Discover more from The Shortcut
People are flocking to Bing after Microsoft rolls out AI-powered search
Bing's AI chatbot is big, but can't rival Google just yet
Microsoft’s search engine Bing has crossed 100 million daily active users, a month after announcing its AI-assisted search tool.
Chief marketing officer Yusuf Mehdi revealed the new stats in a blog post, and said a third of the million users who signed up to Bing’s AI preview are new to the platform, adding it was a “validation” of the company’s view that search is “due for a reinvention”.
➡️ The Shortcut Skinny: Bing goes big
😮 Bing has hit 100 million daily active users
🤖 The surge in users is partially fuelled by its new AI chatbot
🐣 New users have been particularly keen to try it out
🤏 But Microsoft’s search engine is still dwarfed by Google
“This is a surprisingly notable figure, and yet we are fully aware we remain a small, low, single-digit share player,” said Mehdi. “That said, it feels good to be at the dance!”
Market and consumer data specialist Statista reports Bing accounted for 8.85% of the global search market in January 2023 next to Google’s 84.69% dominance. But despite the recent increase in users, that figure is unlikely to have changed drastically. Google attracts a hefty one billion daily active users, dwarfing Bing’s upsurge.
Still, Bing’s on a healthy trajectory and Medhi says interest in Bing’s AI chatbot has fuelled more people to conduct traditional searches using the platform.
It doesn’t look as if interest in the AI version of Bing is slowing down, either, as Mehdi adds: “roughly one third of daily preview users are using Chat daily. We’re seeing on average, roughly three chats per session with more than 45 million total chats since the preview began.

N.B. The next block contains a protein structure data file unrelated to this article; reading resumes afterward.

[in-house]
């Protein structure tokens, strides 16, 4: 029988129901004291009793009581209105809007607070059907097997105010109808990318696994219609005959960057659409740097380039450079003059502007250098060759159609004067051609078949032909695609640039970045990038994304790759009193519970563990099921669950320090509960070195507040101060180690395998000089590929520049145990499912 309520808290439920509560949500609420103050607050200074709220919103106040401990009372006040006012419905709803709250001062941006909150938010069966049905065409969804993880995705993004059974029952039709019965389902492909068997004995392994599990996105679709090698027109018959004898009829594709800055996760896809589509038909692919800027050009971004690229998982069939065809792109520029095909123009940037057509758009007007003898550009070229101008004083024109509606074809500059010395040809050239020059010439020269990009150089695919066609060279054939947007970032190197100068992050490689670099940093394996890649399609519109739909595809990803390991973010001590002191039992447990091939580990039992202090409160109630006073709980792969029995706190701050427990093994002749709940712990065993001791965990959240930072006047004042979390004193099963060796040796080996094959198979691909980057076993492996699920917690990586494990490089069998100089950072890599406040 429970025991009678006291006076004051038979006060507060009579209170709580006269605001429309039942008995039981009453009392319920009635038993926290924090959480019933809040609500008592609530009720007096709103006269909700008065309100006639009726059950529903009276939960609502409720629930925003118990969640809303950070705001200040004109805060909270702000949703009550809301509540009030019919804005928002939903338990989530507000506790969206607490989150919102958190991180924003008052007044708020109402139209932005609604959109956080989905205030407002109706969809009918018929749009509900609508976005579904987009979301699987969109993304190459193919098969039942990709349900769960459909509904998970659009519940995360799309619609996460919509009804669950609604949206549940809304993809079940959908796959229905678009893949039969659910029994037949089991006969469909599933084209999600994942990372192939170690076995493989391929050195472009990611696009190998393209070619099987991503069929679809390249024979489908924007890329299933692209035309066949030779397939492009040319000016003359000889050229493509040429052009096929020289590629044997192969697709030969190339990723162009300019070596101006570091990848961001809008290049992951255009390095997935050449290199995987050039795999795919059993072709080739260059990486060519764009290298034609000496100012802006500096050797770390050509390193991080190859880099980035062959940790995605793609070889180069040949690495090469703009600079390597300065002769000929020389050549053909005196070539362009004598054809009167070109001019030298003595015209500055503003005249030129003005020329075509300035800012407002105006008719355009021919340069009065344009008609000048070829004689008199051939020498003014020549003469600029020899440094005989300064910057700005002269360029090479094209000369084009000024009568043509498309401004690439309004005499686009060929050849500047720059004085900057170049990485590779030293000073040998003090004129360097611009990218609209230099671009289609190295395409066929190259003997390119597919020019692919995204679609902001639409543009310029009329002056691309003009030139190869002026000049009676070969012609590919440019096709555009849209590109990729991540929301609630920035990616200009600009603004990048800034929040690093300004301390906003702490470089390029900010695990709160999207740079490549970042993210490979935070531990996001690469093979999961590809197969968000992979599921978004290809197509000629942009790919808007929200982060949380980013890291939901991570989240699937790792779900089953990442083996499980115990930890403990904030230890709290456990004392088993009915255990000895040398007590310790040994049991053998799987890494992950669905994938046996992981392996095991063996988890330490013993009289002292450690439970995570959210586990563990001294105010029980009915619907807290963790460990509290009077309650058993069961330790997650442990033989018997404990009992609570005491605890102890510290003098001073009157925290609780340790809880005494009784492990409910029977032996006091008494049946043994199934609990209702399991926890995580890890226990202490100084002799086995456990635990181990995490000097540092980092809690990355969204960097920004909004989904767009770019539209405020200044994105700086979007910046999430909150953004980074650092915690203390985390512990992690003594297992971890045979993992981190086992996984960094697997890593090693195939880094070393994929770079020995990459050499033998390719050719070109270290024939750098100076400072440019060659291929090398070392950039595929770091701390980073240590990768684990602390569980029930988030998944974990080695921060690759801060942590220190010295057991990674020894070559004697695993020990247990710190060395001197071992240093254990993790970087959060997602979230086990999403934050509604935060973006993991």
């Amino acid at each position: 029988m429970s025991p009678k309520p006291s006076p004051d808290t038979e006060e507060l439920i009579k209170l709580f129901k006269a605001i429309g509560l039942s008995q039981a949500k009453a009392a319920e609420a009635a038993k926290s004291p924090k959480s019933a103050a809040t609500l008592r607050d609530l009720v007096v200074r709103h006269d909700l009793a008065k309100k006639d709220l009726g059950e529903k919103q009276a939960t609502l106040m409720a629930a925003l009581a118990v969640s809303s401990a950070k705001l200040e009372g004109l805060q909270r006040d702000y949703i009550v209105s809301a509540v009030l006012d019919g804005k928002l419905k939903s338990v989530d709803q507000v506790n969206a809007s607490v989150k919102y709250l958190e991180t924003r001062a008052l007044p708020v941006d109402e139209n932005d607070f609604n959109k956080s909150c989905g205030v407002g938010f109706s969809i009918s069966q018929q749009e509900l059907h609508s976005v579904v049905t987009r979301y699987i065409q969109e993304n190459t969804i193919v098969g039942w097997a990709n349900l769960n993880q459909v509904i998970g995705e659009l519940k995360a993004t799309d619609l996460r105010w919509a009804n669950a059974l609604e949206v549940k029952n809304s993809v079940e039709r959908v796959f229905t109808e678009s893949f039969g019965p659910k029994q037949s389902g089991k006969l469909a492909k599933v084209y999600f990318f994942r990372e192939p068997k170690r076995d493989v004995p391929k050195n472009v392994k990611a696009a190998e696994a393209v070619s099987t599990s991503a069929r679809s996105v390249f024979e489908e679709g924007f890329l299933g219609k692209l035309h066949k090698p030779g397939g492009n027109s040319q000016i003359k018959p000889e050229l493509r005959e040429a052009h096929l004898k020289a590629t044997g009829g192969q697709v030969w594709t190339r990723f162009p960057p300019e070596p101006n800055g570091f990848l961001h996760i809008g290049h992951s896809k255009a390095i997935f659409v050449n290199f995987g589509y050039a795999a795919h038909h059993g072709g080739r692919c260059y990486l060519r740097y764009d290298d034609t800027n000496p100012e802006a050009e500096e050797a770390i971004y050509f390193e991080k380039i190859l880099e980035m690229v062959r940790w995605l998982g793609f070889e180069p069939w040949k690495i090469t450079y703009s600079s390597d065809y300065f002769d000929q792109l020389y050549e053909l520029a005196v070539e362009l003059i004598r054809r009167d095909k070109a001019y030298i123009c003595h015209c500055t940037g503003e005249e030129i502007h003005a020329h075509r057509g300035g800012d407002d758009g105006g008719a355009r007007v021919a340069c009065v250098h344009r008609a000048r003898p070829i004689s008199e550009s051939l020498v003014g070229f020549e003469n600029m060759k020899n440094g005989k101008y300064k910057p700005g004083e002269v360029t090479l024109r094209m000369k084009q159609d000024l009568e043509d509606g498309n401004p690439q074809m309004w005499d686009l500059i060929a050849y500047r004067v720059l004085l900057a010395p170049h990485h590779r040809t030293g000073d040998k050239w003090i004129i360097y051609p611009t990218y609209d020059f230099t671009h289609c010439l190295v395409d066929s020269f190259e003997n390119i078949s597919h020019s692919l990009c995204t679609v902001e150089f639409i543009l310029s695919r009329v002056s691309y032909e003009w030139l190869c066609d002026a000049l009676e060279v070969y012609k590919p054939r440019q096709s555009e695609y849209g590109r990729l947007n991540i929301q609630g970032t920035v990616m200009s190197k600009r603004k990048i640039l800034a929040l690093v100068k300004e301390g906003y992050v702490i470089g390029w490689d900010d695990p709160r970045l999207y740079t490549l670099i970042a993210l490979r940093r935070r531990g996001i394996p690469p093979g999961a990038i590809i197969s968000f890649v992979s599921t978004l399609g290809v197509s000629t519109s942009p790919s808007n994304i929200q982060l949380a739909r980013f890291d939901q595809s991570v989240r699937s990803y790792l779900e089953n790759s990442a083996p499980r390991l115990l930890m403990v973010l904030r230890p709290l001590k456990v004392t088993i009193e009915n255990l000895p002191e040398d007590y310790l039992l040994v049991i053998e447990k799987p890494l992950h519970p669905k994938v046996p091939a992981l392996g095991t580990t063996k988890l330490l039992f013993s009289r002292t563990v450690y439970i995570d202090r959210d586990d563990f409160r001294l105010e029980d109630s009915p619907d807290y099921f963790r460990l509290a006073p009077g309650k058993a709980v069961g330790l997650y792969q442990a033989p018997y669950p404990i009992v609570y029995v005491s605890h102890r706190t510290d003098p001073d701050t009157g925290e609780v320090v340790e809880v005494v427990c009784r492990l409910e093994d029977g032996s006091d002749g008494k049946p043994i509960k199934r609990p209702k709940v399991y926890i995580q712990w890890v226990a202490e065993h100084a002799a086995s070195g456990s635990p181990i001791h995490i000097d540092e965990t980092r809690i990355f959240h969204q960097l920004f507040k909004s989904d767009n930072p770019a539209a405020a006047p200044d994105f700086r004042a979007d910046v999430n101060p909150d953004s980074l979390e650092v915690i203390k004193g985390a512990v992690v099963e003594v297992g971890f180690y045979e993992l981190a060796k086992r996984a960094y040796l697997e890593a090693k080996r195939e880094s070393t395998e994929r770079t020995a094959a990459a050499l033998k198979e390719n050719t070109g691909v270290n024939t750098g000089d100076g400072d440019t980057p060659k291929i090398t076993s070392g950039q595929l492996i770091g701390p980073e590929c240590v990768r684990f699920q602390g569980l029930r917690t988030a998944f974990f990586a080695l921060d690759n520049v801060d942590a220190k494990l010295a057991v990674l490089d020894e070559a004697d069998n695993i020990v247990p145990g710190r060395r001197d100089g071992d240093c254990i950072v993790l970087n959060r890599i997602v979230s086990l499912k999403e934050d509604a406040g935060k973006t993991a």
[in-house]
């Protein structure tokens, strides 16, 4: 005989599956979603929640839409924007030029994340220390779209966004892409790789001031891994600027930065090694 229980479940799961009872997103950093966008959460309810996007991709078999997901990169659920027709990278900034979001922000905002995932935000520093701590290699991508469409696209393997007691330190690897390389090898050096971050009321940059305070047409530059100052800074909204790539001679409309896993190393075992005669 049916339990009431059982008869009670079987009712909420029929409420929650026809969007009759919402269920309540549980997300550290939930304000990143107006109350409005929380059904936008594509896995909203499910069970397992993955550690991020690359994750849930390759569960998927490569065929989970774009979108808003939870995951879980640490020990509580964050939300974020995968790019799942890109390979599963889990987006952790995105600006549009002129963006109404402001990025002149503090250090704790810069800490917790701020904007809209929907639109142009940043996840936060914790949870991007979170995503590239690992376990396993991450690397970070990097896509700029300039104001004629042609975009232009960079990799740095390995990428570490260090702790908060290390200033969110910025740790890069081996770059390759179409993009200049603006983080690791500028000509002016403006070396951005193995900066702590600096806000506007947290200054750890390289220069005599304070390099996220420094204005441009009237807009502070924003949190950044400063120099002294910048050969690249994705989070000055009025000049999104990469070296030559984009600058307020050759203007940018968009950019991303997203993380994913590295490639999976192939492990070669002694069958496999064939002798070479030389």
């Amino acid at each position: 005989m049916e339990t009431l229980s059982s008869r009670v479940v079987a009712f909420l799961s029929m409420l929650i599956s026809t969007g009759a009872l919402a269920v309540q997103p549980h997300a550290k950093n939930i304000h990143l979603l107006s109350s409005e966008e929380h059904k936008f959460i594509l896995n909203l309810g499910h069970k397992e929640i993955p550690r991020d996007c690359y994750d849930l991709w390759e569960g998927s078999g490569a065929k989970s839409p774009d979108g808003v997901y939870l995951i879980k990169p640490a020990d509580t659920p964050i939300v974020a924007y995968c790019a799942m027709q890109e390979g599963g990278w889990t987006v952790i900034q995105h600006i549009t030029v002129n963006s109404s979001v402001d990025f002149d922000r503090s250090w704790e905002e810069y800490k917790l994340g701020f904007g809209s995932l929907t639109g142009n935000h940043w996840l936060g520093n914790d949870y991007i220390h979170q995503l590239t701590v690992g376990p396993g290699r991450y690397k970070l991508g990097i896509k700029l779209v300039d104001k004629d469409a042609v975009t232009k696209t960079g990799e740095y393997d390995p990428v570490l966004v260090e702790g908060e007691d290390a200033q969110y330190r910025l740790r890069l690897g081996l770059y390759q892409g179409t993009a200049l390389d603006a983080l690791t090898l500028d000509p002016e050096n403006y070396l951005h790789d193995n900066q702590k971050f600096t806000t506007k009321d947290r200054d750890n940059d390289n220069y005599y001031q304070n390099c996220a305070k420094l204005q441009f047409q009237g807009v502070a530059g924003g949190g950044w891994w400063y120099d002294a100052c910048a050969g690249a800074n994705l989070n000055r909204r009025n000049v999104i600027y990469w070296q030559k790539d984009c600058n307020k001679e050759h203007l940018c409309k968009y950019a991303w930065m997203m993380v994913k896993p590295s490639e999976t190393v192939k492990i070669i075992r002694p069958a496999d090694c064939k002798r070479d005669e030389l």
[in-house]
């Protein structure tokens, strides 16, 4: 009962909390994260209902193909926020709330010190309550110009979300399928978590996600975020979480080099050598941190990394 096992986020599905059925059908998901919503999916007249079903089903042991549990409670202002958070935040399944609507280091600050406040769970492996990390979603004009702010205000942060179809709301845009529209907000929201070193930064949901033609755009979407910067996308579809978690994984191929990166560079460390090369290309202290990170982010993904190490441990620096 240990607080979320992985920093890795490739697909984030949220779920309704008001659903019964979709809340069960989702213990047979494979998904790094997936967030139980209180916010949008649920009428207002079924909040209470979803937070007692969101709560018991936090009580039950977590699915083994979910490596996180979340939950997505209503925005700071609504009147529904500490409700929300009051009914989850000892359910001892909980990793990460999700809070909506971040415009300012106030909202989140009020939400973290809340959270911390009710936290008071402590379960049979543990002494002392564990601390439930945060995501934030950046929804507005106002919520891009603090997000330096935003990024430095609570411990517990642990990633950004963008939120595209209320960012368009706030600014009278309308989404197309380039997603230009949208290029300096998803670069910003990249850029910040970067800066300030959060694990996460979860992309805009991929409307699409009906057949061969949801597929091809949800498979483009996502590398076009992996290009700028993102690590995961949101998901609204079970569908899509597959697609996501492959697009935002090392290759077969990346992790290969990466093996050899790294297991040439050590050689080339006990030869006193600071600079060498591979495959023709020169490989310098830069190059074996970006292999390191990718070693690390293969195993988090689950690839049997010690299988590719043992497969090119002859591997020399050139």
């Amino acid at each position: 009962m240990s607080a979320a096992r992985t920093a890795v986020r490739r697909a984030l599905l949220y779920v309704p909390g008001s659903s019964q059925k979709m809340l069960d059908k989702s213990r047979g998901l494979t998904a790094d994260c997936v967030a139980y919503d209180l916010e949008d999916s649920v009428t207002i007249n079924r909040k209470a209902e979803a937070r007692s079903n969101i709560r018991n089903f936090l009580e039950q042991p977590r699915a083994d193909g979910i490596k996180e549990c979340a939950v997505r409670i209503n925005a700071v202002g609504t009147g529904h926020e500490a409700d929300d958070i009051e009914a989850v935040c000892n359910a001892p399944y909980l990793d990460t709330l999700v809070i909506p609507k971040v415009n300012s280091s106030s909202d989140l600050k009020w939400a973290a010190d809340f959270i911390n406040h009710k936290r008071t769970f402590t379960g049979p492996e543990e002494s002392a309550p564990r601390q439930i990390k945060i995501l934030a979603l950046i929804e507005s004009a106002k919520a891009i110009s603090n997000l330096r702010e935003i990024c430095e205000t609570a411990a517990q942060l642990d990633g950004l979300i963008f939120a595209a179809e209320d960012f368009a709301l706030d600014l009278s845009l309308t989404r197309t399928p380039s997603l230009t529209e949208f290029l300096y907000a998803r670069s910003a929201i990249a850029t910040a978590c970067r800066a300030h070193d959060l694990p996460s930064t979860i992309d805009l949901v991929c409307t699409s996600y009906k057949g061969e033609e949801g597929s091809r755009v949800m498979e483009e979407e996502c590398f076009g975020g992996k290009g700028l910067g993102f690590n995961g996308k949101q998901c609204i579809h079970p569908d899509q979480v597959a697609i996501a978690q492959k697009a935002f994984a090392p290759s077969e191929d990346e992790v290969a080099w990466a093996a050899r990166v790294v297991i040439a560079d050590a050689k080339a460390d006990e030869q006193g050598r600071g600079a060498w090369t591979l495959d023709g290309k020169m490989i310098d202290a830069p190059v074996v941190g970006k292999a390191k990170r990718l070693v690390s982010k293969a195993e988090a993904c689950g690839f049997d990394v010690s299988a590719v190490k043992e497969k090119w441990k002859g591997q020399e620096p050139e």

“And 15 percent of Chat sessions are people using Bing to generate new content demonstrating we are extending search to creativity.”
Microsoft has made a few adjustments to the Bing chatbot since its launch, including rolling out personality options that can make it less snarky. Users can now select between creative, balanced or precise answers to dictate how free-flowing the AI’s generated responses appear.
A recent update also brought the AI engine to the Windows 11 taskbar. Although it’s made it easier to access the chatbot, it acts as little more than a shortcut that boots up Edge to automatically redirect to Bing.
It’s little surprise that engagement with Bing has shot up in recent weeks. Artificial Intelligence models have become the industry’s latest fad, appearing in everything from chatbots in Snapchat to tools for YouTube content creators. It remains to be seen just how far Microsoft can ride that wave of interest, though, especially as Google is developing its own chatbot search rival.
The Shortcut is a reader-supported publication. To receive new posts and support my work, consider becoming a free or paid subscriber.